Slavery was an integral part of the medieval west's plunder economies. Saint Patrick arrived in Ireland not as a missionary but as captive, abducted from his father's estate in Britain when he was sixteen years old. Pope Gregory would never have had his famous encounter with beautiful English boys for sale in the Roman marketplace had not marauding for slaves been an expansive international business. Moriuht, the story of an Irish husband and wife captured by Vikings and sold as slaves, eventually freeing themselves to settle in Normandy, survives in an account by their hostile neighbor, the poet Garnier of Rouen. The church successfully suppressed much slaving activity by the twelfth century, but could not wholly eliminate it. William of Malmesbury writes that Godwine, destined to father the future King Harold, had in his youth been married to a sister of Cnut who accumulated great wealth by purchasing slaves in England and then shipping them for resale to her native Denmark.(3) Welsh warlords forced their human booty -- sometimes Welsh, sometimes English or Norman -- into servitude.(4) The practice was happily continued by their English enemies, although slavery in England vanished long before its disappearance in Wales, Ireland, and Scotland(5). This kind of servitude was not necessarily predicated upon the idea that whole groups are born to subservience because of differences carried in the body and manifested through an inferior culture. Yet slavery in its relation to medieval race is complicated (6). Even when groups did not make judgments about identity based solely upon general differences in skin color or physiognomy, they nonetheless seldom avoided the creation of mythologies that entwined cultural and bodily differences.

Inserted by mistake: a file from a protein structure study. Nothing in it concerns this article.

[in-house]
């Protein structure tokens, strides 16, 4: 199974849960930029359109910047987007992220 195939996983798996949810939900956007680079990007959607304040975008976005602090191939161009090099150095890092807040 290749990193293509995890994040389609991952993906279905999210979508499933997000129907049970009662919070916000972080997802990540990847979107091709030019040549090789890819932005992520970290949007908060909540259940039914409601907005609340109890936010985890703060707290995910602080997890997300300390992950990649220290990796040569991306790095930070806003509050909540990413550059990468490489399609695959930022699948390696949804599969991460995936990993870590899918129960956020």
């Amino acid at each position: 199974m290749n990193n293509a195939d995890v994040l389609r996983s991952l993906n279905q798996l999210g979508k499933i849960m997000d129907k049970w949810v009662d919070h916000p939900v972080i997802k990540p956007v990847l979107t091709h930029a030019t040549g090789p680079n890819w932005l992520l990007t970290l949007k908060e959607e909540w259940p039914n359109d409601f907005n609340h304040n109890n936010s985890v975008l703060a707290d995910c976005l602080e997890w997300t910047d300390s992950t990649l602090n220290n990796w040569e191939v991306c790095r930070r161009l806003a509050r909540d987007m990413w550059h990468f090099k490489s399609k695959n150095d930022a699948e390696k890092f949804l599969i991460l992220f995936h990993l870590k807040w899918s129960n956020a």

(1)David Pelteret puts it well: "Slavery can be said to have been a normal feature of early mediaeval European societies" (Slavery in Early Mediaeval England 15). On William, Lanfranc, and the slave trade, see 78. As Pelteret makes clear, just because slavery was decreed illicit did not mean that it stopped in practice for quite some time. Irish slave markets operated until perhaps 1170, stocked mainly with English captives.

(2)Pelteret, Slavery in Early Mediaeval England 70 and appendix I, "wealh."

(3)William disliked Earl Godwine, and this attack on his Danish first wife may simply be an attempt to render a foreigner as detestable as possible, but William will later accuse the English nobles in general of a similar practice, selling the "common people ... off to distant parts." Deeds of the Kings of the English, 2.200, 3.245.